Some helpful things I did while waiting in the adoption process:
-Created a play list of worship music and played it all throughout the day
-Spoke regularly with friends who had walked through the adoption process before and could understand what I was going through
-Prayed specifically for the expectant mother and child that would one day choose us
-Communicated with our consultant at Christian Adoption Consultants
-Read a ton of blogs/books about adoption
-Kept a prayer journal about our journey (so neat to look back on!)
-Went on date nights with my husband to stay connected during the process

***If you are interested in learning more about adoption and the services we provide at Christian Adoption Consultants, I would love to chat! Feel free to email me at kelly@christianadoptionconsultants.com and check out Christian Adoption Consultants for more information!***

Through The Storm {Trusting God With Our Kids}

Do you ever lay in bed worried about the future of your children? Do thoughts plague your mind about them getting sick? Is your child suffering from an illness or mental health disorder and you wonder how you will make it through the day? Are you worried that your child isn’t hitting all of the developmental milestones like the other kids? As parents, there are a hundred fears we could let our thoughts be consumed by. I know this to be true from personal experience.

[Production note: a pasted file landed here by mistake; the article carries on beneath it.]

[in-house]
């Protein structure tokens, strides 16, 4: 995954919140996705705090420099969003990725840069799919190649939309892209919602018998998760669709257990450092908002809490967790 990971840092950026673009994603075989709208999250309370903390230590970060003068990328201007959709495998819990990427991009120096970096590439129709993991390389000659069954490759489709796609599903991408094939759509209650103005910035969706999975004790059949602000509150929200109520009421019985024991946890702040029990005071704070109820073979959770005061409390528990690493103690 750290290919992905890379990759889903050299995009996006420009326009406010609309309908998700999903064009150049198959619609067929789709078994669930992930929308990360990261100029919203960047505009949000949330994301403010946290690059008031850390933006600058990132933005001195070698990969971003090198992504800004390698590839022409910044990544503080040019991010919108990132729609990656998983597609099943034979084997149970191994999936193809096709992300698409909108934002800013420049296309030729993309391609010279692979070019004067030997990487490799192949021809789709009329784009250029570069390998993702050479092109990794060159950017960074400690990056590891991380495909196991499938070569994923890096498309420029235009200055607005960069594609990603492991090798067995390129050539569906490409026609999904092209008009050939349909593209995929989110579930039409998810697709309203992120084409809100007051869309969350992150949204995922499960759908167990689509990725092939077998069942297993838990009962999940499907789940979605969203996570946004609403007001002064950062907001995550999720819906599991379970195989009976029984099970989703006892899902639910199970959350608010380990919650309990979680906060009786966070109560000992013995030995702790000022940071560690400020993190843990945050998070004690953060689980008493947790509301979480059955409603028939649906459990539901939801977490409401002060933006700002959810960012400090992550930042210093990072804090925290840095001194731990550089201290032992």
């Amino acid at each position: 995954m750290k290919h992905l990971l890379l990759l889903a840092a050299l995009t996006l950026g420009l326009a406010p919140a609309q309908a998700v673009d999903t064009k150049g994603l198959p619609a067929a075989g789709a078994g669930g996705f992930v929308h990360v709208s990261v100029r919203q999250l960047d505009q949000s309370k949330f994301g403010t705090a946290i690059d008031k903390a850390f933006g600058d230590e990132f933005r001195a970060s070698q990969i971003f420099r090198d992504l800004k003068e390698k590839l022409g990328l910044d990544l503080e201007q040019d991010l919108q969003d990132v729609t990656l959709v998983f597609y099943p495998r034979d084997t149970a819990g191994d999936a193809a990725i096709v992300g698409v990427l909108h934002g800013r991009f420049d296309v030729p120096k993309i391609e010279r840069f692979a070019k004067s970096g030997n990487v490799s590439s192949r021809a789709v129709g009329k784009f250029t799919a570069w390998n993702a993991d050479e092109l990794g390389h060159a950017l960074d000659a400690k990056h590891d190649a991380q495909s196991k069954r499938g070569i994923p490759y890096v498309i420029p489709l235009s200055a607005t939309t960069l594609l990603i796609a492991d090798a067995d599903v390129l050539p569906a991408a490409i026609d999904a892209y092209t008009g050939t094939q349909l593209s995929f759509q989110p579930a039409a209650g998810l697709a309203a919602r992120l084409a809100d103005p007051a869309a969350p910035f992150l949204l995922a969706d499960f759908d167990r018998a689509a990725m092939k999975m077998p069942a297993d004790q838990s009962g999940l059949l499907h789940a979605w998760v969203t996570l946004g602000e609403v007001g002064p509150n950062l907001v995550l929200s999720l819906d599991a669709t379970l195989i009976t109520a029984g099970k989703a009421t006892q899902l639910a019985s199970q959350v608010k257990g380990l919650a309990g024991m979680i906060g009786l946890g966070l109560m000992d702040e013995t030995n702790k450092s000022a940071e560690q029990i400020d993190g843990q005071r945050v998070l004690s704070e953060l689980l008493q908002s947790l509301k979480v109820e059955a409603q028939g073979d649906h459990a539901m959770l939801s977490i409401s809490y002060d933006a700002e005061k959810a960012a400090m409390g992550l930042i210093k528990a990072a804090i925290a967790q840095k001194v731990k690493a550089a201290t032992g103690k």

Eight weeks after we adopted Roman and Ruby, our home, city and the surrounding area were unexpectedly hit with the Great Flood of 2016. The Washington Post stated that this flood dumped three times as much rain on Louisiana as Hurricane Katrina. According to the Red Cross, this was the “worst US disaster since Hurricane Sandy,” and FEMA reported that over 150,000 homeowners/renters applied for assistance.

Moments leading up to the evacuation I was cooking dinner for Obbie and I. While feeding Roman, I looked out the front door and noticed the water line had risen quite considerably. I frantically pointed this out to Obbie, who quickly ran out the front door to talk with all of the neighbors that had gathered at the edge of their driveways. When I stuck my head out the door, I saw Obbie from a distance. He had a very concerned look on his face. I felt my heart sink into the pit of my stomach. I knew it wasn’t good. He came back inside and said, “Kelly, we have to pack everything up. The water is rising and we have to evacuate immediately.”